Achcar’s alibi is that he warned “there are not enough safeguards in the wording of the [no-fly] resolution to bar its use for imperialist purposes,” adding that he favored the imperialist action as a measure for the “protection of civilians and not ‘regime change.’” This is an example of leftist anti-anti-imperialism; i.e., supporting imperialism but with caveats.

Achcar wished for a democratic people’s uprising in Libya rather than Western imposed regime-change. So, while he echoed the main imperialist talking points about the “brutal dictator” and his “regime,” he hoped for a nice imperialism which would achieve regime change by “democratic” means. He admits to no responsibility for his propagandizing which – whether it was his intention or not – foreshadowed the ensuing disaster.

Behind Achcar’s leftish rhetoric is a flawed belief that somehow the imperialist actions of the US and its allies may be truly humanitarian. In short, the US purportedly has a “responsibility to protect (R2P).” Achcar championed R2P in the former Yugoslavia, Libya, and Syria, where his article lauds how the US bombing “rescued” people on the ground, even though in every instance the outcomes were neither democratic nor humanitarian.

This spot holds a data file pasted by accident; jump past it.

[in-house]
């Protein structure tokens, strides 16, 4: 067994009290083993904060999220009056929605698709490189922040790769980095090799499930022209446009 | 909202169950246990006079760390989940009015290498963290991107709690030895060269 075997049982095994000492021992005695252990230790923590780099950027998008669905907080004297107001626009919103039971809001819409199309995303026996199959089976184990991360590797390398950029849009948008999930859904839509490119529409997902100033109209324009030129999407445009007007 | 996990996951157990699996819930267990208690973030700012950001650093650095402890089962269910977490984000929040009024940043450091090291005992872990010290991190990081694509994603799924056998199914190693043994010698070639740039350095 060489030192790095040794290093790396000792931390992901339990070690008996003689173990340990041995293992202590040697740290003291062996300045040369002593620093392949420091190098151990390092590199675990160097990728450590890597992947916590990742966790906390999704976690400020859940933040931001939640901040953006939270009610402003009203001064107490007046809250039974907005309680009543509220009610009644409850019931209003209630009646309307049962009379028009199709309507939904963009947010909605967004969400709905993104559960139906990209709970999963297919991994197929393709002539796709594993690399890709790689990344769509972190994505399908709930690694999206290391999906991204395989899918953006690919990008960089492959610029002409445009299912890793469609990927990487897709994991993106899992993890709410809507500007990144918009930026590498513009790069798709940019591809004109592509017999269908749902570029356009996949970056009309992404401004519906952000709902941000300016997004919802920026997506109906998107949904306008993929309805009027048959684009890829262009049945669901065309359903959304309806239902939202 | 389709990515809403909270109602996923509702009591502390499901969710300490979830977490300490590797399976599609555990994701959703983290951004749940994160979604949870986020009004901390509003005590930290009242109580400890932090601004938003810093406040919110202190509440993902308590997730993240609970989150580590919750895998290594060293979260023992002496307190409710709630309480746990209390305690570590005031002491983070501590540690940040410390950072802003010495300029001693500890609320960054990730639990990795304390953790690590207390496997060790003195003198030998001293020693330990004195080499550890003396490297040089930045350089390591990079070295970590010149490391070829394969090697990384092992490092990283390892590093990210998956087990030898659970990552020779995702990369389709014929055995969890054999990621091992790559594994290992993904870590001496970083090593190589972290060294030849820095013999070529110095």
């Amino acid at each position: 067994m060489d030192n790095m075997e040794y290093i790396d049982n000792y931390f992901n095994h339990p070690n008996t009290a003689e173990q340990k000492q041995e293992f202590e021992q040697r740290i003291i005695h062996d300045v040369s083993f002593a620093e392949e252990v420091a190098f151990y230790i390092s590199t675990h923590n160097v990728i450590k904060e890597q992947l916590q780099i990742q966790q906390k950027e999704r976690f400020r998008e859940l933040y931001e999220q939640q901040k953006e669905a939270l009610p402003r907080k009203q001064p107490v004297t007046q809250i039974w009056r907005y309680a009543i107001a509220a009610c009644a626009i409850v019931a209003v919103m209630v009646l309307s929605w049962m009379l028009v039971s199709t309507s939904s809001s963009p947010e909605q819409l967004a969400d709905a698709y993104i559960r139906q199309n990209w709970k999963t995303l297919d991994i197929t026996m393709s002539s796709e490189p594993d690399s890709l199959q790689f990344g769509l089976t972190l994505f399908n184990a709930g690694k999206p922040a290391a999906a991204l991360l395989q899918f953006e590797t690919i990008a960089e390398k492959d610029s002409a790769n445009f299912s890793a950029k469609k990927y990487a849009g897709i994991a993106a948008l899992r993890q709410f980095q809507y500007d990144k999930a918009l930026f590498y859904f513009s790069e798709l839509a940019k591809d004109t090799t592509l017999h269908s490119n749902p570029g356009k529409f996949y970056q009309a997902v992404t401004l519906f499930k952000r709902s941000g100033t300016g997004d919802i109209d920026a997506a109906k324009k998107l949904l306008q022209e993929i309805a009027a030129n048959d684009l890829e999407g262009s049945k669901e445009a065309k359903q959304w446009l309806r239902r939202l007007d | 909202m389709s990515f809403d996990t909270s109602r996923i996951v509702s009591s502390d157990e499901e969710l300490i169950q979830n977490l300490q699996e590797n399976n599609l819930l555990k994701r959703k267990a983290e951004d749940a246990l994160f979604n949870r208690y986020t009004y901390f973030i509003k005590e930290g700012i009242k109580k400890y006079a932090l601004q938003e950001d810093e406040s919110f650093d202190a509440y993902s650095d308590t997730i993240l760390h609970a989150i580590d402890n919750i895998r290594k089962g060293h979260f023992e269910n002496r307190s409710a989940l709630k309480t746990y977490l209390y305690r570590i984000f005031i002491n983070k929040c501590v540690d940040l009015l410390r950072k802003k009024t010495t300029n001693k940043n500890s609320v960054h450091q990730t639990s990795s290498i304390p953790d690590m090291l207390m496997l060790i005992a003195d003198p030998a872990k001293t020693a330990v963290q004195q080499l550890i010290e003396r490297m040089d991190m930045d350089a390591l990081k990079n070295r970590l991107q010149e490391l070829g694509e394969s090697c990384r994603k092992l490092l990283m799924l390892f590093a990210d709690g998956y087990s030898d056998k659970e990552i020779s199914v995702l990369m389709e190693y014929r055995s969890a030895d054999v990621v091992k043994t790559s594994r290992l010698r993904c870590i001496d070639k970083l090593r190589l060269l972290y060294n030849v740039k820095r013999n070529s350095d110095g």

That such noble intentions regarding “responsibility to protect” inexorably devolve is because R2P is nothing more than an ideological defense of the imperial project. The true anti-imperialist stance, contra Achcar, is no intervention – humanitarian or otherwise. The fundamental lesson should be evident that, after the multitude of US-backed post-WWII “military actions,” neither the motivation to participate nor the outcomes were democratic or humanitarian.

How many wars has the US been involved in lately? Timothy McGrath, in an article in The World, documents anywhere from 0 to 134 depending on your definition, since the last officially declared US war was WWII. McGrath concludes that the right answer to how many is “too many,” which is an appropriate anti-imperialist view.

Obscuring the singular role of US imperialism

Achcar says: “To illustrate the complexity of the questions that progressive anti-imperialism faces today – a complexity that is unfathomable to the simplistic logic of” the peace activists he criticizes. “Complexity” is indeed the crux of his argument and what is wrong with it. Achcar’s political universe does not recognize a single, imperialist superpower but a “complexity” of imperialisms. His plea for opposing all imperialisms renders the role of the US imperialism equivalent to all other nations.